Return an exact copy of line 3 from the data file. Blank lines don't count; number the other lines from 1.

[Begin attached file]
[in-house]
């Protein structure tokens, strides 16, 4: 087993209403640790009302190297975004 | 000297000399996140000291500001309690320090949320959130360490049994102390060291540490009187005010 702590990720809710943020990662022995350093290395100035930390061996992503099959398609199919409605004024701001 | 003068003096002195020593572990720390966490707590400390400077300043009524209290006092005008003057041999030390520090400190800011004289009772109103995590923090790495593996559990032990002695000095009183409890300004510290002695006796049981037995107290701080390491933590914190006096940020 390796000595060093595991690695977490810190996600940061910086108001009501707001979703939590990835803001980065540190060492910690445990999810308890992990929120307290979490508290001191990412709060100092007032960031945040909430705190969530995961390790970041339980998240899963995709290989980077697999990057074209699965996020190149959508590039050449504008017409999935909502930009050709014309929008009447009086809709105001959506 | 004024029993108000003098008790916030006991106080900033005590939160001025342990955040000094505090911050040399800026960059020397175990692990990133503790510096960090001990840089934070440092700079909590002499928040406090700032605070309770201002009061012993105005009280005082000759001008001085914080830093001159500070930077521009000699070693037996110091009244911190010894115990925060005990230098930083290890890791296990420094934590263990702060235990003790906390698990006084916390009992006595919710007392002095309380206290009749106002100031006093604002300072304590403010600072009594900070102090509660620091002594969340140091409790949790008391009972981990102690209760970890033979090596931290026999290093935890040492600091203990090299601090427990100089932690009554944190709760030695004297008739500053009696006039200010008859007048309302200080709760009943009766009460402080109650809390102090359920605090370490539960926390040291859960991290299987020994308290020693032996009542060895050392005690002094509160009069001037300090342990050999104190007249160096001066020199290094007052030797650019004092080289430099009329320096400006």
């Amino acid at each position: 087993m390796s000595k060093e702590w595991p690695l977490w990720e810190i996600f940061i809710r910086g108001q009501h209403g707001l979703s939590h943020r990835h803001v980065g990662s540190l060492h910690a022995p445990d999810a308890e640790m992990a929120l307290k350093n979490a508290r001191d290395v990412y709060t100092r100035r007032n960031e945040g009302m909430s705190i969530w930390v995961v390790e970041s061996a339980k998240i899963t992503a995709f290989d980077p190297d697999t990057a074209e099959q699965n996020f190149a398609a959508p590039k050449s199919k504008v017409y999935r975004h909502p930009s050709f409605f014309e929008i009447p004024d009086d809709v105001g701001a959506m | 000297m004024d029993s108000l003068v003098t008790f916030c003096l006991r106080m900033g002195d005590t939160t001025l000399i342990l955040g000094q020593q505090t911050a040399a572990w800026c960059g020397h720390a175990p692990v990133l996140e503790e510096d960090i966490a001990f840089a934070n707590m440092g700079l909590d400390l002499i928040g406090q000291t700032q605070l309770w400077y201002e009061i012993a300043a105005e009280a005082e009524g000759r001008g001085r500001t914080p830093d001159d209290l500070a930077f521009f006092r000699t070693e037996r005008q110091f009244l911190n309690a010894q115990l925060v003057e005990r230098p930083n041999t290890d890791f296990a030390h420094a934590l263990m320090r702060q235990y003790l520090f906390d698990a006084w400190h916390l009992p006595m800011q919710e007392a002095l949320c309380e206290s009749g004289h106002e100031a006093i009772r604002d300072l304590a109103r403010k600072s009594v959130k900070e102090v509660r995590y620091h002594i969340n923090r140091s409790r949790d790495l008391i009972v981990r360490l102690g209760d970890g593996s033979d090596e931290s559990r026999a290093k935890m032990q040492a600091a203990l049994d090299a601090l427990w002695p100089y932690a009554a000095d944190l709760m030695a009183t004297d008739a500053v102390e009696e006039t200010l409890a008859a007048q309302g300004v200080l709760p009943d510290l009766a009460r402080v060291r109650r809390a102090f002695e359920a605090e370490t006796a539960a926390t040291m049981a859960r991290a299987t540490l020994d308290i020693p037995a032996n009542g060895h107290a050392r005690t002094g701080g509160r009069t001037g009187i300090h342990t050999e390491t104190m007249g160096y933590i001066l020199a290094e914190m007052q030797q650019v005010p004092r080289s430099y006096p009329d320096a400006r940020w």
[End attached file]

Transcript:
């Amino acid at each position: 087993m390796s000595k060093e702590w595991p690695l977490w990720e810190i996600f940061i809710r910086g108001q009501h209403g707001l979703s939590h943020r990835h803001v980065g990662s540190l060492h910690a022995p445990d999810a308890e640790m992990a929120l307290k350093n979490a508290r001191d290395v990412y709060t100092r100035r007032n960031e945040g009302m909430s705190i969530w930390v995961v390790e970041s061996a339980k998240i899963t992503a995709f290989d980077p190297d697999t990057a074209e099959q699965n996020f190149a398609a959508p590039k050449s199919k504008v017409y999935r975004h909502p930009s050709f409605f014309e929008i009447p004024d009086d809709v105001g701001a959506m | 000297m004024d029993s108000l003068v003098t008790f916030c003096l006991r106080m900033g002195d005590t939160t001025l000399i342990l955040g000094q020593q505090t911050a040399a572990w800026c960059g020397h720390a175990p692990v990133l996140e503790e510096d960090i966490a001990f840089a934070n707590m440092g700079l909590d400390l002499i928040g406090q000291t700032q605070l309770w400077y201002e009061i012993a300043a105005e009280a005082e009524g000759r001008g001085r500001t914080p830093d001159d209290l500070a930077f521009f006092r000699t070693e037996r005008q110091f009244l911190n309690a010894q115990l925060v003057e005990r230098p930083n041999t290890d890791f296990a030390h420094a934590l263990m320090r702060q235990y003790l520090f906390d698990a006084w400190h916390l009992p006595m800011q919710e007392a002095l949320c309380e206290s009749g004289h106002e100031a006093i009772r604002d300072l304590a109103r403010k600072s009594v959130k900070e102090v509660r995590y620091h002594i969340n923090r140091s409790r949790d790495l008391i009972v981990r360490l102690g209760d970890g593996s033979d090596e931290s559990r026999a290093k935890m032990q040492a600091a203990l049994d090299a601090l427990w002695p100089y932690a009554a000095d944190l709760m030695a009183t004297d008739a500053v102390e009696e006039t200010l409890a008859a007048q309302g300004v200080l709760p009943d510290l009766a009460r402080v060291r109650r809390a102090f002695e359920a605090e370490t006796a539960a926390t040291m049981a859960r991290a299987t540490l020994d308290i020693p037995a032996n009542g060895h107290a050392r005690t002094g701080g509160r009069t001037g009187i300090h342990t050999e390491t104190m007249g160096y933590i001066l020199a290094e914190m007052q030797q650019v005010p004092r080289s430099y006096p009329d320096a400006r940020w």